March 15, 2011
Analysis documents rural physicians' willingness, worries in accepting Medicare patients
In a recent analysis, health policy analysts found that while rural primary care physicians are more willing to accept new Medicare patients than their urban counterparts, the physicians' reasoning for not accepting new Medicare patients is still "worrisome."
The analysis was documented in a policy brief issued by the Rural Policy Research Institute (RUPRI) Center for Rural Health Policy Analysis, based in the University of Iowa College of Public Health. RUPRI is a national policy institute that helps policymakers understand the rural impacts of public policies and programs. The brief, titled "Medicare Beneficiary Access to Primary Care Physicians‚ Better in Rural, but Still Worrisome," can be accessed online at: http://cph.uiowa.edu/rupri/.
"The willingness of rural primary care physicians to accept new Medicare patients is critically important to rural America's elderly," said Keith Mueller, Ph.D. (photo, left), co-author of the brief, director of the RUPRI Center for Rural Health Policy Analysis and professor and head of the UI Department for Health Management and Policy. "This policy brief explains rural physicians' willingness to accept patients and it highlights the potential difficulties rural physicians face in treating Medicare beneficiaries."
Using data from the Center for Studying Health System Change 2008 Health Tracking Physician Survey, the brief stated that 65 percent of rural primary care physicians would accept new Medicare patients versus 52 percent of urban physicians.
Rural physicians surveyed cited "having enough patients" as the most frequently reported reason for accepting no new Medicare patients. While "inadequate reimbursement" was urban physicians' most frequently reported reason for accepting no new Medicare patients, according to the brief. Overall, the hierarchy of reasons to accept some or no new Medicare patients differed between rural and urban physicians.
"Rural physicians reasoning for not accepting new Medicare patients reflects a long-understood rural reality‚ the supply of physicians is inadequate given the demand for services," Mueller said.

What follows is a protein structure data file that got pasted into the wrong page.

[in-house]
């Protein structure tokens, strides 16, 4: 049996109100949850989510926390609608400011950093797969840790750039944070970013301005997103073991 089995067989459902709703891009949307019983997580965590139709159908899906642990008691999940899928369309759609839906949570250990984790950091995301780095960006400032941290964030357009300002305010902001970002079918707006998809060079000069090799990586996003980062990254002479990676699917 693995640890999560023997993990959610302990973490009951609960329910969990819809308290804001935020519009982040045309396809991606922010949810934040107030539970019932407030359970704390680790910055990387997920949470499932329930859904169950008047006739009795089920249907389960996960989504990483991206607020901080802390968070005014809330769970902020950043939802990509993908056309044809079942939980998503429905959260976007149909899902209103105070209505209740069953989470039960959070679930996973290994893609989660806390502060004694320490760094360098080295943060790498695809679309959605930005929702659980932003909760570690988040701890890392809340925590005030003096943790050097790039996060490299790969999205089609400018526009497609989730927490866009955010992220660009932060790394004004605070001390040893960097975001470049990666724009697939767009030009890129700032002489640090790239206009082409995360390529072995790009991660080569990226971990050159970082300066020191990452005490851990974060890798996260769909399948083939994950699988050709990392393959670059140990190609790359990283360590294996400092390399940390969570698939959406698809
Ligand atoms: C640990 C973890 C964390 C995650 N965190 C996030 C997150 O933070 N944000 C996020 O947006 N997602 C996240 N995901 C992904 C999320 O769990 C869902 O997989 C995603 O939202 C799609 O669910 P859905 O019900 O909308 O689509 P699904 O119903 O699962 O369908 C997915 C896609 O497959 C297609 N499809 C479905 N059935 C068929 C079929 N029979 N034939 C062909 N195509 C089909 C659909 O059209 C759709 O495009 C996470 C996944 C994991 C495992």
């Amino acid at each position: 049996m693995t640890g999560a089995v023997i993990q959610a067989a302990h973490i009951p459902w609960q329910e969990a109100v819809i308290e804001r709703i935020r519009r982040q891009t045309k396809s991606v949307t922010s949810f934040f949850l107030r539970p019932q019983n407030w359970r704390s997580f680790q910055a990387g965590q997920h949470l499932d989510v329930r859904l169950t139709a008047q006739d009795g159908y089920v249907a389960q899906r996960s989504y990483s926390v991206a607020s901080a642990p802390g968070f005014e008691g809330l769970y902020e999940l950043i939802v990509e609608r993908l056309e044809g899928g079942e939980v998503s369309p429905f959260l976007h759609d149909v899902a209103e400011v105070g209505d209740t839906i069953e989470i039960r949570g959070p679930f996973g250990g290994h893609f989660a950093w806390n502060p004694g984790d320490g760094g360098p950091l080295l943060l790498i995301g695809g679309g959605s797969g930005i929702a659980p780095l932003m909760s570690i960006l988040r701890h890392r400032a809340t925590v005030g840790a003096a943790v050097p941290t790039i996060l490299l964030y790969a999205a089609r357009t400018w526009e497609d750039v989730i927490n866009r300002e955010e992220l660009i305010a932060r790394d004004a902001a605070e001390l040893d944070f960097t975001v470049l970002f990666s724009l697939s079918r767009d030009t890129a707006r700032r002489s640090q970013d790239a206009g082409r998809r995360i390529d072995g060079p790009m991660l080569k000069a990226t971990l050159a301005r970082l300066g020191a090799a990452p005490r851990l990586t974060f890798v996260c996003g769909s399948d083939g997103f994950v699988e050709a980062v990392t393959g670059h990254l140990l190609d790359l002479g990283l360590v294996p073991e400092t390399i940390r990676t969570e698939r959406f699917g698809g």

The brief also found "inadequate reimbursement" was of at least some importance to 90 percent of all the physicians surveyed.
The American Academy of Family Physicians reports the percentage of family physicians accepting new Medicare patients has been declining since the year 2000. In a recent survey from the academy regarding potential policy changes that would result in a Medicare physician payment cut, more than half‚ or 62 percent‚ of respondents said they may be forced to stop seeing Medicare patients if the payment cuts were implemented.
"Based on our analysis, rural health care would benefit from policies that both support rural practices as an attractive place to work and a payment rate that makes treating Medicare patients economically viable," Mueller said. "By accepting Medicare patients in their primary care practice, rural physicians have a tremendous opportunity to prevent illness and treat patients before disorders escalate."
The policy brief was funded, in part, by the Federal Office of Rural Health Policy, Health Resources and Services Administration.
STORY SOURCE: The University of Iowa College of Public Health Office of Communications and External Relations, 4258 Westlawn, Iowa City, Iowa 52242
MEDIA CONTACT: Hannah Fletcher, 319-384-4277, email@example.com
PHOTOS/CAPTIONS: For a low-res image of Keith Mueller, visit http://www.public-health.uiowa.edu/faculty-staff/faculty/directory/faculty-detail.asp?emailAddressfirstname.lastname@example.org. For high-res images, contact Hannah Fletcher, 319-384-4277, email@example.com.